Stick with us here. While your mother and grandmother most likely always were religious with the basting of the Thanksgiving turkey, it actually could be hindering your turkey from reaching its full flavor potential. Basting your cooking turkey will keep the skin from getting that perfect golden crisp, while not actually adding any more flavor to the meat. And, we hate to say it, but opening up that oven so much is only going to let out heat and make that bird take way longer to cook.

Recipe: Roasted Herb Turkey

Photo: Alison Miksch; Prop Styling: Kay E. Clarke; Food Styling: Mary-Claire Britton

Even if you have a roasting pan, these tips may sway you.

Perri Ormont Blumberg
November 22, 2017

You swear the turkey roasting pan was in the third cabinet to the left of the sink. It's Wednesday evening before Thanksgiving and it's absolutely nowhere to be found. Or maybe you pull out your tried-and-true roasting pan only to discover your bird is too big to fit. Or perhaps you never bothered purchasing said Turkey Day pan extraordinaire since you only roast things on, well, Thanksgiving.

Whatever the case may be, rest assured there's plenty of room to improvise without one. As a first line of defense, check to see if you have a large baking sheet, which can be used to roast your bird. You'll miss out on all the liquids brewing at the bottom of the pan, but your turkey may cook more evenly, since the pan's sides won't prevent the thighs from heat penetration. Feel free to place your turkey over an even layer of potatoes, carrots, and onions to act as a makeshift roasting rack of sorts, as cooking site The Kitchn recommends.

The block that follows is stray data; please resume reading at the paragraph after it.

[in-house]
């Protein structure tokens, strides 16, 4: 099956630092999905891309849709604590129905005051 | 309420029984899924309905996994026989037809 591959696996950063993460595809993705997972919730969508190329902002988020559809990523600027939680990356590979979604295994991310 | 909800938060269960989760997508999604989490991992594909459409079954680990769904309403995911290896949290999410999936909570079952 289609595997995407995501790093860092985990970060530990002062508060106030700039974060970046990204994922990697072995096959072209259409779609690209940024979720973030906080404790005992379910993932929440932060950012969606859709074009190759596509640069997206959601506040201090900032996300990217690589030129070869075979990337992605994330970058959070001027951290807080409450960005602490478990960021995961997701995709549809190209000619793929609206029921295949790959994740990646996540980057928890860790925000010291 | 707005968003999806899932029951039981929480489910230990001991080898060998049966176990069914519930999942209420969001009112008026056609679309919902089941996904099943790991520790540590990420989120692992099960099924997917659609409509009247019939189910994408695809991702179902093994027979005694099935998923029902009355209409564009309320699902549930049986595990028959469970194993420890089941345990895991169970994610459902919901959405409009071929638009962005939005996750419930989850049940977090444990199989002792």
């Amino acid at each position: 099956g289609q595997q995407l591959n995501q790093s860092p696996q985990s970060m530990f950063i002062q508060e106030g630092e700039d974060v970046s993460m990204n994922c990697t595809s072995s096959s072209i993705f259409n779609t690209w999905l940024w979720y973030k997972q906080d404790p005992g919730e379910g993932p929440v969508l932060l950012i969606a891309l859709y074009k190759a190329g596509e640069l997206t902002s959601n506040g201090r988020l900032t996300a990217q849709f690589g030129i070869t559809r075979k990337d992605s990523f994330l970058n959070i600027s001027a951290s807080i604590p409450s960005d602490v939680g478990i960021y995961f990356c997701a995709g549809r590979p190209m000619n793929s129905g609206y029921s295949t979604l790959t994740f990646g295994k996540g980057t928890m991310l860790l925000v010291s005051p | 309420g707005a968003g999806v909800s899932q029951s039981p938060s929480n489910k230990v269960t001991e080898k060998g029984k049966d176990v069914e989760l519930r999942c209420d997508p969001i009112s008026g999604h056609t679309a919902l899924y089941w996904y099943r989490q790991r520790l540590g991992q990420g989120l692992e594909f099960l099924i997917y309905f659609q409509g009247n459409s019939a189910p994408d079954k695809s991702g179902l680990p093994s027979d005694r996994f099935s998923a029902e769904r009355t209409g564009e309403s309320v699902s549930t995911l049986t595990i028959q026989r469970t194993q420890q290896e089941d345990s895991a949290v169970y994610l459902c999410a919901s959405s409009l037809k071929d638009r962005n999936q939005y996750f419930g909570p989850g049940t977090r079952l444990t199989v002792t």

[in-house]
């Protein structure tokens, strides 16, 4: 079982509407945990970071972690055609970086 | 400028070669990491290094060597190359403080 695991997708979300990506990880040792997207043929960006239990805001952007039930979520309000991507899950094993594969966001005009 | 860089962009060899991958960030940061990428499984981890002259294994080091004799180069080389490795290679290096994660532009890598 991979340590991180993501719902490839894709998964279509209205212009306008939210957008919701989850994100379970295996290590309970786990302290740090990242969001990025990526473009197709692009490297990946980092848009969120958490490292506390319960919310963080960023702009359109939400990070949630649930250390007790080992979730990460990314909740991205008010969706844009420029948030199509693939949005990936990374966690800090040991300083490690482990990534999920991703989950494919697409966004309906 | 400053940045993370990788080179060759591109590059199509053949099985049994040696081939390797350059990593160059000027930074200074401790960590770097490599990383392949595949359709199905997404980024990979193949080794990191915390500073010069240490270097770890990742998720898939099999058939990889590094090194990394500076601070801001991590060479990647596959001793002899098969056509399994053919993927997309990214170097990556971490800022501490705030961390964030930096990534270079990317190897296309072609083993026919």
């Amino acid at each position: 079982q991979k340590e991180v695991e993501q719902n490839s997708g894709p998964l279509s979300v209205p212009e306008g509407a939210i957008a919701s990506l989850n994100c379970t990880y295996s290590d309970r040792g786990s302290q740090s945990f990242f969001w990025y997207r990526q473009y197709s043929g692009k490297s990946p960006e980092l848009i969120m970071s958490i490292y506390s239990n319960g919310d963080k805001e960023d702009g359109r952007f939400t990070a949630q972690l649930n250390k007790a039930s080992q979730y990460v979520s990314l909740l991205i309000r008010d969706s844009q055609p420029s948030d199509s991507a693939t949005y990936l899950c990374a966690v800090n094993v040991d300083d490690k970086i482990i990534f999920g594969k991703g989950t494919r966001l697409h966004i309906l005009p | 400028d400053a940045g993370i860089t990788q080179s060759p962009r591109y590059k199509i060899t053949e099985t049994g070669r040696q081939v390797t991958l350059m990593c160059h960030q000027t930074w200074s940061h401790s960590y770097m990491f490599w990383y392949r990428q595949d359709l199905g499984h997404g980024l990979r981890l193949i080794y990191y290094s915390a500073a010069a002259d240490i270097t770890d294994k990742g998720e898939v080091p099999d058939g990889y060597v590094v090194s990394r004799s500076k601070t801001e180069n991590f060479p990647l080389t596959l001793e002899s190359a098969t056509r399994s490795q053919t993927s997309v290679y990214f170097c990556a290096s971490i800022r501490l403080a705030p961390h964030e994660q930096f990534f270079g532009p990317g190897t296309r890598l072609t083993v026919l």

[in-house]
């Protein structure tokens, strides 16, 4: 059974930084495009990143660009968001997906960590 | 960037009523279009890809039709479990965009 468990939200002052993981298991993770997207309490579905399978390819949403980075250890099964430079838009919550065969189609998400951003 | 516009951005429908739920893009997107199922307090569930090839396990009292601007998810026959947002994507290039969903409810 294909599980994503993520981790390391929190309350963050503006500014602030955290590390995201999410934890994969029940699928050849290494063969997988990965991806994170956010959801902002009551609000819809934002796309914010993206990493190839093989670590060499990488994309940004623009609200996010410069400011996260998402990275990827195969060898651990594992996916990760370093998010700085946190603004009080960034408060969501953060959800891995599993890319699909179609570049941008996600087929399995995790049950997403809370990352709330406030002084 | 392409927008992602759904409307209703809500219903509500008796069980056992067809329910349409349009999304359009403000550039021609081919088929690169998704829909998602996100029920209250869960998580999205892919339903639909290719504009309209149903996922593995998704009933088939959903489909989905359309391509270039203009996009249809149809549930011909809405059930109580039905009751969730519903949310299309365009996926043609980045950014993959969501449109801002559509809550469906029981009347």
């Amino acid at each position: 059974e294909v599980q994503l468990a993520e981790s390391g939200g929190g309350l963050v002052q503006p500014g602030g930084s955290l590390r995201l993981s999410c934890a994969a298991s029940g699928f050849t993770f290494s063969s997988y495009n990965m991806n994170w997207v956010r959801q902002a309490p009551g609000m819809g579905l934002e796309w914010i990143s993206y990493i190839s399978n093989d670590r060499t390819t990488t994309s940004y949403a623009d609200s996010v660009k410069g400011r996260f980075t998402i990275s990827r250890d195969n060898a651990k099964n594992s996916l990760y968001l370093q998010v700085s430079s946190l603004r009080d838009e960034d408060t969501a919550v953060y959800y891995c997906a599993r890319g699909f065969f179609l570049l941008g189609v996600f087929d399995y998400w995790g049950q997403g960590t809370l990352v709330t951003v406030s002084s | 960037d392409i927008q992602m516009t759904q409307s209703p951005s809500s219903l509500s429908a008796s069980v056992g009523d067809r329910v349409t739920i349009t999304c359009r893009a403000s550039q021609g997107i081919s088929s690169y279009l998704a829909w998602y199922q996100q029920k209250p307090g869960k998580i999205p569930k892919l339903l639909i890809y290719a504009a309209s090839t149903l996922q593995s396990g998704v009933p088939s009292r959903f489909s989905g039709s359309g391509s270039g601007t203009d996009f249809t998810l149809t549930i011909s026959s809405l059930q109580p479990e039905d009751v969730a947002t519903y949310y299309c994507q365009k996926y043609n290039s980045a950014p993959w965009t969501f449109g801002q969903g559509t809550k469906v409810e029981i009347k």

Other solid options include using a cast iron skillet or your biggest casserole dish—basically anything that's large and oven-proof—to work in lieu of a roasting pan. Got cookie drying racks? If they fit in your pan, The Kitchn also advises that a wire cooling rack can step in like a roasting rack to keep your turkey in place.

Another simple idea you may not have thought of?  "If you are limited on cooking space, I recommend purchasing your favorite parts of the turkey broken down instead of a whole turkey. For example, if you don’t like dark meat, find a butcher that will sell you just the breast, or vice versa," offers Paula DaSilva of Burlock Coast Seafare & Spirits at The Ritz-Carlton, Fort Lauderdale in South Florida. "This way, everything you cook will be exactly what you want to eat and you don’t need a huge roasting pan to do so."

WATCH: Dr. BBQ How To Deep Fry A Turkey For Thanksgiving

Or, channel the spirit of Chef Casey Burchfield of Linger Longer Steakhouse at The Ritz-Carlton Reynolds, Lake Oconee in Greensboro, Georgia, and head to the grill. "When I cook Thanksgiving for my family I prefer to butterfly the turkey over cherry wood and a Cajun rub. While watching your turkey cook under the glow of the grill fire, I always drink a winter lager to embrace the holiday spirit. Cheers!” Try brining the turkey for 24 hours before to amp up the flavor. And as any Southern barbecue gent would also pitch in if you don't have the proper pan—heck, even if you do— you can always deep fry your turkey.